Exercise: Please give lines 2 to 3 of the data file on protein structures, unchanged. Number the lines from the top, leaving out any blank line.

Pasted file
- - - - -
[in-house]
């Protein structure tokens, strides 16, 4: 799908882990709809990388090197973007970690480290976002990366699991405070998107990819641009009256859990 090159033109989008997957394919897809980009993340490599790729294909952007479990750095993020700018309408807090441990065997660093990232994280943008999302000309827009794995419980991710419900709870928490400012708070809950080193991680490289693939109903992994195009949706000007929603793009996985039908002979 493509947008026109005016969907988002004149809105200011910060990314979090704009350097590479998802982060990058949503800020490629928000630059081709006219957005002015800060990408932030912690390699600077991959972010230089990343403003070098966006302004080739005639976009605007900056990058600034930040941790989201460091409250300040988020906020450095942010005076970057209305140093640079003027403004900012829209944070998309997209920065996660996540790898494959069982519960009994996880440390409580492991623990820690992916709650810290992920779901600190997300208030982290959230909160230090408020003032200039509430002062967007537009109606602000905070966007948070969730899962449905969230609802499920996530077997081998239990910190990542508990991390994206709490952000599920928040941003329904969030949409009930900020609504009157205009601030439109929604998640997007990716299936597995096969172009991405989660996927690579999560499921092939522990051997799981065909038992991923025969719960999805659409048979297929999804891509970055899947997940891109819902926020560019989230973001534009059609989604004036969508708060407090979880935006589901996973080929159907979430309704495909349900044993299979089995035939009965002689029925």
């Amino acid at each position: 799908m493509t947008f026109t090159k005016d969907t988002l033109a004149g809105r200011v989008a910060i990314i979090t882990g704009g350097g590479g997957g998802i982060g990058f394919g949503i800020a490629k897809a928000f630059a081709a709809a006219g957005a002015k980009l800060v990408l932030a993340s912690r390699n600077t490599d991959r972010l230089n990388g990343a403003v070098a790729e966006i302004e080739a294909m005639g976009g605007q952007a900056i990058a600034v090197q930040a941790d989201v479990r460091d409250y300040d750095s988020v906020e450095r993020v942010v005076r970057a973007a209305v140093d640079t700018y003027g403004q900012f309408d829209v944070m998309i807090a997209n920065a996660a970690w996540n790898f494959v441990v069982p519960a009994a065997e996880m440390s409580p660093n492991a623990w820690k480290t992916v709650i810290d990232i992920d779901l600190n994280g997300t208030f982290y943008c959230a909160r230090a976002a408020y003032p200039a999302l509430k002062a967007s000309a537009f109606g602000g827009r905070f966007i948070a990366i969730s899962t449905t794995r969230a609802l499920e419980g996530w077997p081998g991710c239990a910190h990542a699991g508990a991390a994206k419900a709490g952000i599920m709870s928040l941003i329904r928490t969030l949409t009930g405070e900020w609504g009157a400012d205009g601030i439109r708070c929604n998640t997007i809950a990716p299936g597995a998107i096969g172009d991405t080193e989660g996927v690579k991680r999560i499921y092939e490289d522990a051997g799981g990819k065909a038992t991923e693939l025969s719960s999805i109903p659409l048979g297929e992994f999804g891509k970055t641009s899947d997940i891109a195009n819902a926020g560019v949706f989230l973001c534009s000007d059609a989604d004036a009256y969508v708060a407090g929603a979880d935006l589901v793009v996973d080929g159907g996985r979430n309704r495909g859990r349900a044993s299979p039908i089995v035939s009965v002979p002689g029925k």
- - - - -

């Protein structure tokens, strides 16, 4: 799908882990709809990388090197973007970690480290976002990366699991405070998107990819641009009256859990 090159033109989008997957394919897809980009993340490599790729294909952007479990750095993020700018309408807090441990065997660093990232994280943008999302000309827009794995419980991710419900709870928490400012708070809950080193991680490289693939109903992994195009949706000007929603793009996985039908002979 493509947008026109005016969907988002004149809105200011910060990314979090704009350097590479998802982060990058949503800020490629928000630059081709006219957005002015800060990408932030912690390699600077991959972010230089990343403003070098966006302004080739005639976009605007900056990058600034930040941790989201460091409250300040988020906020450095942010005076970057209305140093640079003027403004900012829209944070998309997209920065996660996540790898494959069982519960009994996880440390409580492991623990820690992916709650810290992920779901600190997300208030982290959230909160230090408020003032200039509430002062967007537009109606602000905070966007948070969730899962449905969230609802499920996530077997081998239990910190990542508990991390994206709490952000599920928040941003329904969030949409009930900020609504009157205009601030439109929604998640997007990716299936597995096969172009991405989660996927690579999560499921092939522990051997799981065909038992991923025969719960999805659409048979297929999804891509970055899947997940891109819902926020560019989230973001534009059609989604004036969508708060407090979880935006589901996973080929159907979430309704495909349900044993299979089995035939009965002689029925």
């Amino acid at each position: 799908m493509t947008f026109t090159k005016d969907t988002l033109a004149g809105r200011v989008a910060i990314i979090t882990g704009g350097g590479g997957g998802i982060g990058f394919g949503i800020a490629k897809a928000f630059a081709a709809a006219g957005a002015k980009l800060v990408l932030a993340s912690r390699n600077t490599d991959r972010l230089n990388g990343a403003v070098a790729e966006i302004e080739a294909m005639g976009g605007q952007a900056i990058a600034v090197q930040a941790d989201v479990r460091d409250y300040d750095s988020v906020e450095r993020v942010v005076r970057a973007a209305v140093d640079t700018y003027g403004q900012f309408d829209v944070m998309i807090a997209n920065a996660a970690w996540n790898f494959v441990v069982p519960a009994a065997e996880m440390s409580p660093n492991a623990w820690k480290t992916v709650i810290d990232i992920d779901l600190n994280g997300t208030f982290y943008c959230a909160r230090a976002a408020y003032p200039a999302l509430k002062a967007s000309a537009f109606g602000g827009r905070f966007i948070a990366i969730s899962t449905t794995r969230a609802l499920e419980g996530w077997p081998g991710c239990a910190h990542a699991g508990a991390a994206k419900a709490g952000i599920m709870s928040l941003i329904r928490t969030l949409t009930g405070e900020w609504g009157a400012d205009g601030i439109r708070c929604n998640t997007i809950a990716p299936g597995a998107i096969g172009d991405t080193e989660g996927v690579k991680r999560i499921y092939e490289d522990a051997g799981g990819k065909a038992t991923e693939l025969s719960s999805i109903p659409l048979g297929e992994f999804g891509k970055t641009s899947d997940i891109a195009n819902a926020g560019v949706f989230l973001c534009s000007d059609a989604d004036a009256y969508v708060a407090g929603a979880d935006l589901v793009v996973d080929g159907g996985r979430n309704r495909g859990r349900a044993s299979p039908i089995v035939s009965v002979p002689g029925k």